Business executives in Asian countries are becoming increasingly aware of the importance of the cost of capital, but they perhaps lack clarity about its computation. Arbitrary judgment of management also seems to play a role in the assessment of the cost of capital. The fallacious tendency of equating borrowing rate with minimum required rate of return also persists on the case of some companies. In USA, a little more than 50% companies have been found using weighted average cost of capital (WACC) as cut-off rate. In UK, only a very small percentage of firms were found attempting any calculation of the cost of capital. As in USA and UK, companies in Asian countries have a tendency to equate the minimum rate with interest rate or cost of specific source of finance. The phenomenon of depending on management judgment for the assessment of the cost of capital is prevalent as much in USA and UK as in Asian countries.

Monday, October 18, 2010


Methods of Project Evaluation

As regards the use of evaluation methods, most companies use payback criterion. In addition to payback and or other methods, companies also use internal rate of return (IRR) and net present value (NPV) methods. A few companies use accounting rate of return (ARR) method. Internal rate of return (IRR) is the second most popular technique.

The major reason for payback to be more popular than the discounted cash flow method techniques is the executives’ lack of familiarity with discounted cash flow techniques. Other factors are lack of technical people and sometimes unwillingness of top management to use the discounted cash flow techniques. One large manufacturing and marketing organization, for example, thinks that conditions of its business are such that the discounted cash flow techniques are not needed. By business conditions the company perhaps means its marketing nature, and its products being in seller’s markets. Another company feels that replacement projects are very frequent in the company, and therefore, it is not necessary to use the discounted cash flow techniques for such projects. Both these companies have fallacious approaches towards investment analysis. They should subject all capital expenditures to formal evaluation.

The practice of companies in Asian countries regards the use of evaluation criteria is similar to that in USA. Almost four-fifths of US firms use either the internal rate of return or net present value models, but only about one-fifth use such discounting techniques without using the payback period or average rate of return methods. The tendency of US firms to use native techniques as supplementary tools has also been reported in recent studies. However, firms in USA have come to depend increasingly on the discounted cash flow techniques, particularly internal rate of return. The British companies use both discounted cash flow techniques and return on capital, sometimes in combination sometimes solely, in their investment evaluation; the use of payback is widespread. In recent years the use of discounted cash flow methods has increased in UK, and net present value (NPV) is more popular than internal rate of return (IRR). However, this increase has not reduced the importance of traditional methods such as payback and return on investment. Payback continuous to be employed by almost all companies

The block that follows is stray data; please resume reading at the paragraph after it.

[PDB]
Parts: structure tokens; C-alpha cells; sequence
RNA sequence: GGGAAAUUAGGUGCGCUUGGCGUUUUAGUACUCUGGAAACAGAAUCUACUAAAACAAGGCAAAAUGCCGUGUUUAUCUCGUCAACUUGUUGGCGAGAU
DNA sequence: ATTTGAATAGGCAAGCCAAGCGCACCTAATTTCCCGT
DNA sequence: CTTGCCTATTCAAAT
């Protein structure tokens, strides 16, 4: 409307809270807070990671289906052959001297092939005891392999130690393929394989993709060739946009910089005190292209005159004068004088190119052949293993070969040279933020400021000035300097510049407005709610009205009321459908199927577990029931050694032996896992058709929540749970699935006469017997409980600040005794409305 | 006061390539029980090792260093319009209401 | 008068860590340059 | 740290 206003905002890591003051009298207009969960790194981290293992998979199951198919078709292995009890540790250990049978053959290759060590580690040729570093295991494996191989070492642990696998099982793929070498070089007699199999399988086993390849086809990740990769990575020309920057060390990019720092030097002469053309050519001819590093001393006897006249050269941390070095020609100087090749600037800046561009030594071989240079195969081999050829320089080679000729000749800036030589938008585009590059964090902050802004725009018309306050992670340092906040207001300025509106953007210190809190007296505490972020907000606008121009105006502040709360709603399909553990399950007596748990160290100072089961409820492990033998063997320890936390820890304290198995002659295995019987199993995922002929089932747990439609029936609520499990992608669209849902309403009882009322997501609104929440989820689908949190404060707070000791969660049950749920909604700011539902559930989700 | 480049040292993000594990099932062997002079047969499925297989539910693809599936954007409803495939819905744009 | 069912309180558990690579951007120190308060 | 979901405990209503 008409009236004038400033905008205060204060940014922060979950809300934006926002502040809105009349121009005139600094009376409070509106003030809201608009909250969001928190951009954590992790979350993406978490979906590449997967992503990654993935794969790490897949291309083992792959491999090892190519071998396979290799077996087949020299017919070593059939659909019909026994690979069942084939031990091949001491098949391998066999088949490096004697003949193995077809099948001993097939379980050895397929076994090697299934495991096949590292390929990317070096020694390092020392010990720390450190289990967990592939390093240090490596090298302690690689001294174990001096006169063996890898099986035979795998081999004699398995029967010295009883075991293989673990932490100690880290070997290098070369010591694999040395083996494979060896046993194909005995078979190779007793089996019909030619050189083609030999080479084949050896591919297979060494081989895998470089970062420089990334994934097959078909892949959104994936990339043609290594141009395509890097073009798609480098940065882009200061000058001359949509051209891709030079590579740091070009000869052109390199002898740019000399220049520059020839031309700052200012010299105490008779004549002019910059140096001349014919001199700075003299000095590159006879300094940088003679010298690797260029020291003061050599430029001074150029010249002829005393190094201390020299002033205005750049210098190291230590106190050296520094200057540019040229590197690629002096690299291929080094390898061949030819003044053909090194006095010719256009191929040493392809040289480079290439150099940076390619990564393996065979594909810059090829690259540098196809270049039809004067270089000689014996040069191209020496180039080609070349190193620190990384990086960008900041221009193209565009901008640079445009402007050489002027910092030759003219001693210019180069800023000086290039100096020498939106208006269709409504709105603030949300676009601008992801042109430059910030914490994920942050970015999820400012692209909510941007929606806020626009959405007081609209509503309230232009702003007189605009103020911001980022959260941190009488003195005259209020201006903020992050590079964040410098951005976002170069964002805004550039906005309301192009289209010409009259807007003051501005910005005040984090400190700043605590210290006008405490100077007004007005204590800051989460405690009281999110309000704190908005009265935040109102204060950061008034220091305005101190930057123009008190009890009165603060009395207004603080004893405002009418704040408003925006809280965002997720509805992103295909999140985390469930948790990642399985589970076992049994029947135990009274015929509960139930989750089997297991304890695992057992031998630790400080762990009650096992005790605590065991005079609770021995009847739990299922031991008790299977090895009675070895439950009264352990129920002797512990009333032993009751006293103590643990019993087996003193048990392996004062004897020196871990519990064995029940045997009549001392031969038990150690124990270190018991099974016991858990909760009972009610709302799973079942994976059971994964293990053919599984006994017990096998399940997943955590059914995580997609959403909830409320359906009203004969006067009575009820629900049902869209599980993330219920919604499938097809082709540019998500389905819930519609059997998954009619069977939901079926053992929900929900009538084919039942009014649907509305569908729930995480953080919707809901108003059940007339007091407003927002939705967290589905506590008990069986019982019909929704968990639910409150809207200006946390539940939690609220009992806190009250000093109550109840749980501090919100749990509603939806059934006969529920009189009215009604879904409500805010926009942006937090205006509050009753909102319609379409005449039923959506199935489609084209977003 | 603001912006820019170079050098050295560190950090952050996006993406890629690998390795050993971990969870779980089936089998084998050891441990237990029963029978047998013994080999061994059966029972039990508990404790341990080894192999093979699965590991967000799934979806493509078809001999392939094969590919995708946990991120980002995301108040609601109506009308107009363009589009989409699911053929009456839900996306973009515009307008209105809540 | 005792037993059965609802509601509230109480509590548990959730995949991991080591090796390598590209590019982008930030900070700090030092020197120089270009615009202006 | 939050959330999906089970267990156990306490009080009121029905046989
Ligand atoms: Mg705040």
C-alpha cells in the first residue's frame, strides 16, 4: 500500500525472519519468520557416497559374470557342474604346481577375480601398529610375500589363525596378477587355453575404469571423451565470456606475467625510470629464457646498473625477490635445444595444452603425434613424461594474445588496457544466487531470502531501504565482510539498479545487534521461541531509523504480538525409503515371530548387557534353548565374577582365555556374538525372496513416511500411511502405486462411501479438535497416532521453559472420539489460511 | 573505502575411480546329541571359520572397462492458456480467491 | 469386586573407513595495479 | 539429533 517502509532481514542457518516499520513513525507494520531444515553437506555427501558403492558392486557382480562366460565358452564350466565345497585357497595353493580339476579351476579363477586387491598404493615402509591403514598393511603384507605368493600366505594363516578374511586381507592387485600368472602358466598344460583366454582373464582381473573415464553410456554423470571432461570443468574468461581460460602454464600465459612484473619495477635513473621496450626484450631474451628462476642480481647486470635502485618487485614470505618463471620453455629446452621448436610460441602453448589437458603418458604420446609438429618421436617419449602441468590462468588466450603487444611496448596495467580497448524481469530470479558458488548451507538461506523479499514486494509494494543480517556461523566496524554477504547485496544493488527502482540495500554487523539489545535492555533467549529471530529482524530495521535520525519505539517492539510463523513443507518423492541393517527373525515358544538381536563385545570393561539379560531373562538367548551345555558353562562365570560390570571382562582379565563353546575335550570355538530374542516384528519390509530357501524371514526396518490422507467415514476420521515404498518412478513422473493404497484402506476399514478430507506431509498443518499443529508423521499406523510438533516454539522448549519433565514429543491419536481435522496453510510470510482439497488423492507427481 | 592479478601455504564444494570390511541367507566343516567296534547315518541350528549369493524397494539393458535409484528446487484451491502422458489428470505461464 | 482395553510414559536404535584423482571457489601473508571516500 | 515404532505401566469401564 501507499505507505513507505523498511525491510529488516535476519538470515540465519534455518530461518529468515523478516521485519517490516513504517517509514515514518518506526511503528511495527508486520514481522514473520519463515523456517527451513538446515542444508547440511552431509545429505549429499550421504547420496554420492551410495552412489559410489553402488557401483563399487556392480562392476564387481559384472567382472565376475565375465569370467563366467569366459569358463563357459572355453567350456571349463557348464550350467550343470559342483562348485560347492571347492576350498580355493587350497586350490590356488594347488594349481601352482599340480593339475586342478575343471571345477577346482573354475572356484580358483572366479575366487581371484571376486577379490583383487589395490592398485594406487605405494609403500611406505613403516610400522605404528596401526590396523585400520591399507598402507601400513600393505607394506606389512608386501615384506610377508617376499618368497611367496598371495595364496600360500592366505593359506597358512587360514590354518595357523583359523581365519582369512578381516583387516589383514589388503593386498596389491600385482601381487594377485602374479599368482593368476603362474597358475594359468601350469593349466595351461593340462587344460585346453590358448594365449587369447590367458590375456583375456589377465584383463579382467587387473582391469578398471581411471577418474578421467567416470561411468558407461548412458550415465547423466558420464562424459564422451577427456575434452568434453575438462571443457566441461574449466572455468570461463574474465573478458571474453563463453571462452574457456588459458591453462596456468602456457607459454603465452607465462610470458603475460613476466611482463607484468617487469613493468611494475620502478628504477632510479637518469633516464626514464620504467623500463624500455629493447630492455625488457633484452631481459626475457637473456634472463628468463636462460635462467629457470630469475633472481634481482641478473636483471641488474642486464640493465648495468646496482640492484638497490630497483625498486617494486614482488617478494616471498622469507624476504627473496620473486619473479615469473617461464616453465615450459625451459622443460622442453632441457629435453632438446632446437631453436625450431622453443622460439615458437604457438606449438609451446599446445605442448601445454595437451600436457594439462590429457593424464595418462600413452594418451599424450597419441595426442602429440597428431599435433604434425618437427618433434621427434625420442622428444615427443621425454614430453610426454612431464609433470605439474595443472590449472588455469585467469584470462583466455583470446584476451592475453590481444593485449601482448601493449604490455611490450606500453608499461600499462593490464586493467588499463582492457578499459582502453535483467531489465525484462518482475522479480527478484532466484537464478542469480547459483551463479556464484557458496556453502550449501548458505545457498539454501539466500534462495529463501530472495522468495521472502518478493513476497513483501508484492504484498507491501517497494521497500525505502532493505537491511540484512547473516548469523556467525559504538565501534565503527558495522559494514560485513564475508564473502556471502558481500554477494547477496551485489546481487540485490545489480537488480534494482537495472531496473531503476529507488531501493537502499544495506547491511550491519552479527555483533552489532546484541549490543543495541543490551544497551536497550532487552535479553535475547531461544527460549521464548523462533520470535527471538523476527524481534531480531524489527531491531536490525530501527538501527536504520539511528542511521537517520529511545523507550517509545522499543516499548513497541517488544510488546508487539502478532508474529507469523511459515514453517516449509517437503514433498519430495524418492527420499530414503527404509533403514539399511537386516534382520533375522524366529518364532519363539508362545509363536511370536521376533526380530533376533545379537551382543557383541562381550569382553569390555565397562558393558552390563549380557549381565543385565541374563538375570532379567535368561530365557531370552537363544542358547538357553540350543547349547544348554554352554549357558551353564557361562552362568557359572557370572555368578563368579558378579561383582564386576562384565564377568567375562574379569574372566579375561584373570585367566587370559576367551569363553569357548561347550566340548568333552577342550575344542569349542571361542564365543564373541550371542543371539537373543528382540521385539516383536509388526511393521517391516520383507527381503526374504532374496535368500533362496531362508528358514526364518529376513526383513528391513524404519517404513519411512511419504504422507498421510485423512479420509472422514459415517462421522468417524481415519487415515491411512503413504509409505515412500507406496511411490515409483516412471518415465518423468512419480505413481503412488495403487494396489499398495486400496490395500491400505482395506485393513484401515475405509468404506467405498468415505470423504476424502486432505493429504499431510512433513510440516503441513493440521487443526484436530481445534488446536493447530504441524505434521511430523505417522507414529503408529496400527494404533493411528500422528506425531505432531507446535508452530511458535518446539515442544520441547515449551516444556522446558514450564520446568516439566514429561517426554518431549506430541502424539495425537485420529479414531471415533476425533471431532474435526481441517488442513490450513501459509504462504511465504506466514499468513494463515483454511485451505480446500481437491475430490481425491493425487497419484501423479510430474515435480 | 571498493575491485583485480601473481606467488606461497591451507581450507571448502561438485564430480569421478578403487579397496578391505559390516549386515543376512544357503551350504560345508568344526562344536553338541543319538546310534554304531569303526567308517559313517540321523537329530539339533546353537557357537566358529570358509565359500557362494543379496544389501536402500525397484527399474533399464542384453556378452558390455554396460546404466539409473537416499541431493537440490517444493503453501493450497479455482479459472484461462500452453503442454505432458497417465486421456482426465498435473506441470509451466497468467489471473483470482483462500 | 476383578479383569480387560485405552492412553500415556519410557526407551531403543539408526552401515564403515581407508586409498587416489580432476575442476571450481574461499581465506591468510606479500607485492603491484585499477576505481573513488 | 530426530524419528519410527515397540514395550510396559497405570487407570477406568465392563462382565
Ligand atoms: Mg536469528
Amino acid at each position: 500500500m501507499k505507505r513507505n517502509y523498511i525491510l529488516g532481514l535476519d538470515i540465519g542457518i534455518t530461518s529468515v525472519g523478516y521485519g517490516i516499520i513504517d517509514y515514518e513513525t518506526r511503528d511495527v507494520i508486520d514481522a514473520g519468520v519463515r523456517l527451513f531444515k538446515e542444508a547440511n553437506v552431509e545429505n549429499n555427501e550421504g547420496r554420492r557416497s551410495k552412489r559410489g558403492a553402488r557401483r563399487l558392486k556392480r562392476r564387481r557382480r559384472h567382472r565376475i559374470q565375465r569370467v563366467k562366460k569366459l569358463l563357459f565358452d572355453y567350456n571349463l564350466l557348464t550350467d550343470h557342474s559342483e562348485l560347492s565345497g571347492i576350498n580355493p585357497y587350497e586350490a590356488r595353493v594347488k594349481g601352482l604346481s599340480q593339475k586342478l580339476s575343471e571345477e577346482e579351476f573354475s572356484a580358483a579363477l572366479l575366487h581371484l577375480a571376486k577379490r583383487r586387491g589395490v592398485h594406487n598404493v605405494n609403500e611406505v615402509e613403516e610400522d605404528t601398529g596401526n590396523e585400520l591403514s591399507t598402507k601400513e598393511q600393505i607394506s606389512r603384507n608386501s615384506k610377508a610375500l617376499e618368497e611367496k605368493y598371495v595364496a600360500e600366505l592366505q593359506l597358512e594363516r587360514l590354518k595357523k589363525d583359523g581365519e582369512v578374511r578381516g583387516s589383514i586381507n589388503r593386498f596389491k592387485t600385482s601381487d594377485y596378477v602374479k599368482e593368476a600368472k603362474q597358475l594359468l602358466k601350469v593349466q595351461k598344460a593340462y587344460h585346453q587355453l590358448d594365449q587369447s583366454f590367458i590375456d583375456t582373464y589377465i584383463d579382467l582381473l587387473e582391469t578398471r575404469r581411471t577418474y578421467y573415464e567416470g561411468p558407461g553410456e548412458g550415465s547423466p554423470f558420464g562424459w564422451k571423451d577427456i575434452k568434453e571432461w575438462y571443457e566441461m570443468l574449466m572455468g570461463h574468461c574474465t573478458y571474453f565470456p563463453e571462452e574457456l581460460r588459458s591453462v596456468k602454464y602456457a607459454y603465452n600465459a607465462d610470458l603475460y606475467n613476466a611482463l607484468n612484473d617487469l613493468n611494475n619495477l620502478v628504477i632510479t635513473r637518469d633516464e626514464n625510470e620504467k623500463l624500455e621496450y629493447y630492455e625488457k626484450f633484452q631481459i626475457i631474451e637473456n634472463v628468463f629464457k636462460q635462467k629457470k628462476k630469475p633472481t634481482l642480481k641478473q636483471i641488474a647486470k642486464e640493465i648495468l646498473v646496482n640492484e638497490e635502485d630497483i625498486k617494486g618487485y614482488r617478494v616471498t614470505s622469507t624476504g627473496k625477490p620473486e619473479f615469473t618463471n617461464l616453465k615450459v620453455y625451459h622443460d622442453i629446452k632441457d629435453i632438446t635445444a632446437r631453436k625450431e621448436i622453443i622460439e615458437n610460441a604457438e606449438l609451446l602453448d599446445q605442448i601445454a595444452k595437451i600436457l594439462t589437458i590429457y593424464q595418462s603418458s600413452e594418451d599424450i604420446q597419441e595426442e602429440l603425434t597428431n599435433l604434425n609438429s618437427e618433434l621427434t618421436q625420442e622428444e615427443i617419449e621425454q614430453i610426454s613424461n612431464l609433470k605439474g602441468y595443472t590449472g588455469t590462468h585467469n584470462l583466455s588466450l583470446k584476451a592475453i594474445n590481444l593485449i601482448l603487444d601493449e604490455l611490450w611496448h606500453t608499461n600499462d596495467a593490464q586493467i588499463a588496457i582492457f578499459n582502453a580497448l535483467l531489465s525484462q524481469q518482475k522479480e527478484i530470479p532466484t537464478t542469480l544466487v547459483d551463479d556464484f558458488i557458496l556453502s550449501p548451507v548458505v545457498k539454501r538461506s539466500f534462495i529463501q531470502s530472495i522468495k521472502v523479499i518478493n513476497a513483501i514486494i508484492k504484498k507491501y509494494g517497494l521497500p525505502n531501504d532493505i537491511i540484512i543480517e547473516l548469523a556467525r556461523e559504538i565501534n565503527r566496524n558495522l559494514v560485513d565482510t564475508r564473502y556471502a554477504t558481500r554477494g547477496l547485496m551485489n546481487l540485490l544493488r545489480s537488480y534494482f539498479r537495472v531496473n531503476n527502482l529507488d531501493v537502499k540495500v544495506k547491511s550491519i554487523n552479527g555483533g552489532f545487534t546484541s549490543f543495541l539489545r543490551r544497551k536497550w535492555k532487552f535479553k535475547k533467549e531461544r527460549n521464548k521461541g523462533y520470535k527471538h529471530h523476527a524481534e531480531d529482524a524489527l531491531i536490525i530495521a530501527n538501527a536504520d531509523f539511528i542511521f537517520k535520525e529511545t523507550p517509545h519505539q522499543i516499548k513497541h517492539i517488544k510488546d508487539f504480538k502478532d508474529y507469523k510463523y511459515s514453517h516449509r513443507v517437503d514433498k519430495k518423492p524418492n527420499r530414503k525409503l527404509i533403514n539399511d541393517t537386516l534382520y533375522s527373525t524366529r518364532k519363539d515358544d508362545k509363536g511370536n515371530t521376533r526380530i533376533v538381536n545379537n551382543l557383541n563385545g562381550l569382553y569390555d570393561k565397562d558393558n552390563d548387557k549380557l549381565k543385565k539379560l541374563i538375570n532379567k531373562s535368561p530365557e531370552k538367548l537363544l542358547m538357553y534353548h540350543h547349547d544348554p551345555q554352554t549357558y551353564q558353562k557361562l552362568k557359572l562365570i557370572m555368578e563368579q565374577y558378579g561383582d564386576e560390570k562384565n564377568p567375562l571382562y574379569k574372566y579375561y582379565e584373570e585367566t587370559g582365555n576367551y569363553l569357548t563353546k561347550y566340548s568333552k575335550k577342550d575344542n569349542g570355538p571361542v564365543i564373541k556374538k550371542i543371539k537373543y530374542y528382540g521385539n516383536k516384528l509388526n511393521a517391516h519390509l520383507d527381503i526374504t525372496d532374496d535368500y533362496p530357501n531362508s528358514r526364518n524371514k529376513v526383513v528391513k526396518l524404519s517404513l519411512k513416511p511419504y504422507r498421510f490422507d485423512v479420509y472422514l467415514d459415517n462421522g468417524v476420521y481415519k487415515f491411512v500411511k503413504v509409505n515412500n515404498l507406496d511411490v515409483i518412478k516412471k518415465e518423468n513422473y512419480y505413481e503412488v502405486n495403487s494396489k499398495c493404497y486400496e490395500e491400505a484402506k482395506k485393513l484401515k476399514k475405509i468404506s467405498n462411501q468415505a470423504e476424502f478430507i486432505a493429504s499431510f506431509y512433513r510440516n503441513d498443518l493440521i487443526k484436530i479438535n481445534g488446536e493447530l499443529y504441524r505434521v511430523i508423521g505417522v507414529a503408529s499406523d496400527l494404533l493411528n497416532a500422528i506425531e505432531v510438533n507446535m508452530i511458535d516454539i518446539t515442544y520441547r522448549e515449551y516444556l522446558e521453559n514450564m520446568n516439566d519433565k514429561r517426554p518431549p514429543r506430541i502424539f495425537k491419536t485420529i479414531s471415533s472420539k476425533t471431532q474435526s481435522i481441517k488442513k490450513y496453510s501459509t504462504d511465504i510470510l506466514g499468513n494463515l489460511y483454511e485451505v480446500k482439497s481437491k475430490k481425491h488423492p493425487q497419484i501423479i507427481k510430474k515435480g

One significant difference between practice in Asian countries and USA is that payback is used in Asian countries as a “primary” method and IRR/NPV as a “secondary” method, while it is just reverse in USA. Asian countries managers feel that payback is a convenient method of communicating on investment’s desirability, and it best protects the recovery of capital-a secure commodity in the developing countries.

Tuesday, October 12, 2010


Project Evaluation

The evaluation of projects should be performed by a group of experts who have no axe to grind. For example, the production people may generally interested in having the most modern type of equipments and increased production even if productivity is expected to be low and goods cannot be sold. This attitude can bias their estimates of cash flows of the proposed projects. Similarly, marketing executives may be too optimistic about the sales prospects of goods manufactures and overestimate the benefits of a proposed new product. It is, therefore, necessary to ensure that projects are scrutinized by an impartial group and that objectivity is maintained in the evaluation process.

A company in practice should take all care in selecting a method or methods of investment evaluation. The criterion selected should a true measure of the investments profitability (in terms of cash flows), and it should lead to the net increase in the companies wealth (that is, its benefits should exceed its cost adjusted for time value and risk). It should also be seen that the evaluation criteria do not discriminate between the investment proposals. They should be capable of ranking projects correctly in terms of profitability. The net present value method is theoretically most desirable criterion as it is a true measure of profitability; it generally ranks projects correctly and is consistent with the wealth maximization criterion. In practice, however, managers’ choice may be governed by other practical considerations also.